Turkish film shines light on child brides

Eylem Atakav
Updated 16 October 2016
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Turkish film shines light on child brides

LONDON: Child brides in Turkey are often raped, beaten and forced to undergo virginity tests, according to the director of a new documentary which aims to break the silence on the taboo issue.
“Growing Up Married,” which will premiere in London on Oct. 30, examines the impact of child marriage on four women who were wed as teenagers in western Turkey.
“When hearing some of their stories I thought to myself ‘how are you still alive?’,” filmmaker Eylem Atakav said in an interview with the Thomson Reuters Foundation.
“There are lots of stories about child brides, but very few that look at what happens to them after,” said Atakav, a lecturer in film and television studies at the University of East Anglia in Britain.
The Turkish-born director said her filming trip to Izmir in July revealed survivors felt an urgent need to speak out.
“I had spent the day interviewing two of my parents’ neighbors about their experiences,” she recalled.
“Then there was a knock on the door — three women from the neighborhood came to ask if I was making a film about child brides and said that they wanted to talk about their experiences too.”
The women in the film, now in their 30s to 50s, were married between the ages of 14 and 17.
“They put a wedding gown on me one night and took me to some place I had never seen before — I (have) remained silent ever since,” one of the women says in the film.
Another describes how she used to dread night-time because her husband would drag her to the bedroom where he “took pleasure out of pulling my hair.”
I used to collect all my hair from the floor and pillows every morning. Then I started cutting my hair so that he couldn’t hurt me as much.”
Atakav said the film also revealed more “insidious” forms of abuse.
Only one of the four women in the film is still married to her husband, said Atakav. Two are divorced and one has remarried but her former husband has banned her from seeing her daughter.
“These women have somehow managed to go on with their lives but you can see the pain on their faces,” Atakav said.
Campaign group Girls Not Brides says Turkey has one of the highest rates of child marriage in Europe, with an estimated 15 percent of girls married before the age of 18.
The minimum age of marriage in Turkey is 17 years, although marriage at 16 can be allowed with court approval.
Atakav hopes her documentary will raise awareness of “this invisible issue, and be a tool for women’s voices to be heard everywhere.”
“What I’d really like is to go show the film in Turkey,” she said. “Only privileged families, if anyone, have access to these types of films when those who most need (to see) them don’t.”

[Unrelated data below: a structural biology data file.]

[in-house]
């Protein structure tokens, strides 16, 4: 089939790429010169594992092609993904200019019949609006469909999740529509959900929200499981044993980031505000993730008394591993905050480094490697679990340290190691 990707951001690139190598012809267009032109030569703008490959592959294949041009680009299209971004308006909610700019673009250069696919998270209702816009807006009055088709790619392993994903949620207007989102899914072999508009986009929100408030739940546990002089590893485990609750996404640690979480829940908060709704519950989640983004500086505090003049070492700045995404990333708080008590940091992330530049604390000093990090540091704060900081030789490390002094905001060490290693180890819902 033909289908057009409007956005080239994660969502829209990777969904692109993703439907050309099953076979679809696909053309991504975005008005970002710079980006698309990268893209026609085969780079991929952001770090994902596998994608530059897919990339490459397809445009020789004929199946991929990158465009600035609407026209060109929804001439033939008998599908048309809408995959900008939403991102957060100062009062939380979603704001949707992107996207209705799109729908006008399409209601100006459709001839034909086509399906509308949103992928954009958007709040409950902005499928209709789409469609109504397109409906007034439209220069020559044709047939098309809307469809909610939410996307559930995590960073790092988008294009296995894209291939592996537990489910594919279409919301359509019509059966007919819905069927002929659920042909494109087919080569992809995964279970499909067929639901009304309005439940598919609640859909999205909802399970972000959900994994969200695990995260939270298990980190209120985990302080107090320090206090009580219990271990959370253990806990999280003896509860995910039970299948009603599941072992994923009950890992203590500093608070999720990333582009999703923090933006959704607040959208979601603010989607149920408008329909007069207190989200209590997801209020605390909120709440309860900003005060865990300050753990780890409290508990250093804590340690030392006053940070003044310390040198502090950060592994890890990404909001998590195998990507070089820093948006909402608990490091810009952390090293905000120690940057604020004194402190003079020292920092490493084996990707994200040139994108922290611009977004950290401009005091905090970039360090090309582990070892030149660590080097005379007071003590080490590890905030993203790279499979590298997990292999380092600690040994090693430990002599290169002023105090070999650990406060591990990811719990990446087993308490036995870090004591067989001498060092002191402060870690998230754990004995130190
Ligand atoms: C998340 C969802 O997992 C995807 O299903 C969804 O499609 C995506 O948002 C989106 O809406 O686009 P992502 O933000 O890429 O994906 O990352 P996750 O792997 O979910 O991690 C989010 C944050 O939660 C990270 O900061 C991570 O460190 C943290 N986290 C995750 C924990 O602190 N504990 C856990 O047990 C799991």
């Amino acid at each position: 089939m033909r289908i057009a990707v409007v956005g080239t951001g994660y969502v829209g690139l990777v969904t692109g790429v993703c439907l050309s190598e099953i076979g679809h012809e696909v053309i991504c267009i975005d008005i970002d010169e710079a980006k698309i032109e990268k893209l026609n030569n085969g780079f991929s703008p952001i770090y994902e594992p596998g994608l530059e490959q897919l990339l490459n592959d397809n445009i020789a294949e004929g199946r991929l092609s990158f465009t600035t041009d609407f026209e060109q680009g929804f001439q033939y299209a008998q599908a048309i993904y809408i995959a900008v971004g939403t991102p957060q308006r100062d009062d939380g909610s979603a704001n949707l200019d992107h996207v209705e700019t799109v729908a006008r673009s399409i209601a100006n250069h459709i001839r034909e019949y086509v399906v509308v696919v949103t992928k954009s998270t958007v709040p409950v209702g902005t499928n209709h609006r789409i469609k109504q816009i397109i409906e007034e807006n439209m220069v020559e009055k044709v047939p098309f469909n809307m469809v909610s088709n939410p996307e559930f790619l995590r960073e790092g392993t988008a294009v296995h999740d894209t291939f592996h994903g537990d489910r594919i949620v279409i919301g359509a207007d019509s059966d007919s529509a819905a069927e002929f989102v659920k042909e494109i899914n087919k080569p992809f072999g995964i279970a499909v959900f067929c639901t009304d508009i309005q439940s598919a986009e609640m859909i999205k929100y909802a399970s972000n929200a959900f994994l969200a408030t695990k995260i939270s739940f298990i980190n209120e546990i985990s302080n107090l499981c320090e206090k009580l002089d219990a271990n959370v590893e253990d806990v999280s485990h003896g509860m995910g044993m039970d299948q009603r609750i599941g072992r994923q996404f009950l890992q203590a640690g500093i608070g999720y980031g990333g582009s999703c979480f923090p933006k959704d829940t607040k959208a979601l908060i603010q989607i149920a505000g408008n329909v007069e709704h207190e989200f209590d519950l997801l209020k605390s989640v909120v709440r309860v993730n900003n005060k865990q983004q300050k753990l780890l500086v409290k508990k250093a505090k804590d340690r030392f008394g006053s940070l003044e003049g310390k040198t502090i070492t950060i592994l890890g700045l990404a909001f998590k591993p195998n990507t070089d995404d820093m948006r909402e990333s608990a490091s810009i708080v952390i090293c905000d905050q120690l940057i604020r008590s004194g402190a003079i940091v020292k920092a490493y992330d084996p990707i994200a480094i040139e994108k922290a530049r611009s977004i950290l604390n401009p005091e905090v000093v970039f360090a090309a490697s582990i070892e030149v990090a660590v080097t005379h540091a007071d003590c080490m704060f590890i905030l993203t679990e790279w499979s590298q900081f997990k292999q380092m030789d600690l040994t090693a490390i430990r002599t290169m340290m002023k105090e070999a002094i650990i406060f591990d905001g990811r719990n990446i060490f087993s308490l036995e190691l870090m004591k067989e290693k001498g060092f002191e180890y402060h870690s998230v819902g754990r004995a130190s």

Kim, Trump impersonators draw ire of Vietnam’s authorities

Updated 23 February 2019
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Kim, Trump impersonators draw ire of Vietnam’s authorities

  • The duo has been making rounds of Hanoi, taking pictures with curious onlookers ahead of the second summit of the two leaders next week

HANOI, Vietnam: Vietnamese authorities are not amused by the antics of two impersonators of North Korean leader Kim Jong Un and President Donald Trump.
The duo has been making rounds of Hanoi, taking pictures with curious onlookers ahead of the second summit of the two leaders next week.
However, on late Friday, a Kim lookalike, the Hong Kong-based impersonator who uses the name Howard X, posted on Facebook that about 15 police or immigration officers demanded a mandatory “interview” with them following a talk they gave at the state-run VTV1 channel.
“They then said that this was a very sensitive time in the city due to the Trump/Kim summit and that our impersonation was causing a ‘disturbance’ and ... suggested that we do not do the impersonation in public for the duration of our stay as these presidents have many enemies and that it was for our own safety.”
According to Howard X, there was a back-and-forth with an unnamed Vietnamese officer who “did not seem pleased with my answer” and threatened the impersonators with deportation, saying they were breaking immigration rules. Finally, he said they were driven back to their hotel and told to stay put until authorities decide how to treat them.
“Although I am not surprised that I got detained for doing my impersonation in Vietnam, it’s still pretty annoying. What it shows is that Vietnam has a long way to go before they will be a developed country and I wonder if they ever will under these conditions,” he wrote on his Facebook page. “If the Vietnamese authorities are willing to give this kind of harassment over something as trivial as an impersonation to a high-profile foreigner, imagine what all the Vietnamese artists, musicians, film producers and all the political activists have to endure for simply wanting to release a controversial film, songs or for simply speaking up about real injustices in this country.”
Vietnam is a tightly controlled communist country that tolerates no dissent.
Howard X was also questioned by Singaporean immigration authorities when he and his colleague appeared in the city-state for the first Kim-Trump summit last June.
The impersonator’s real name is Lee Howard Ho Wun.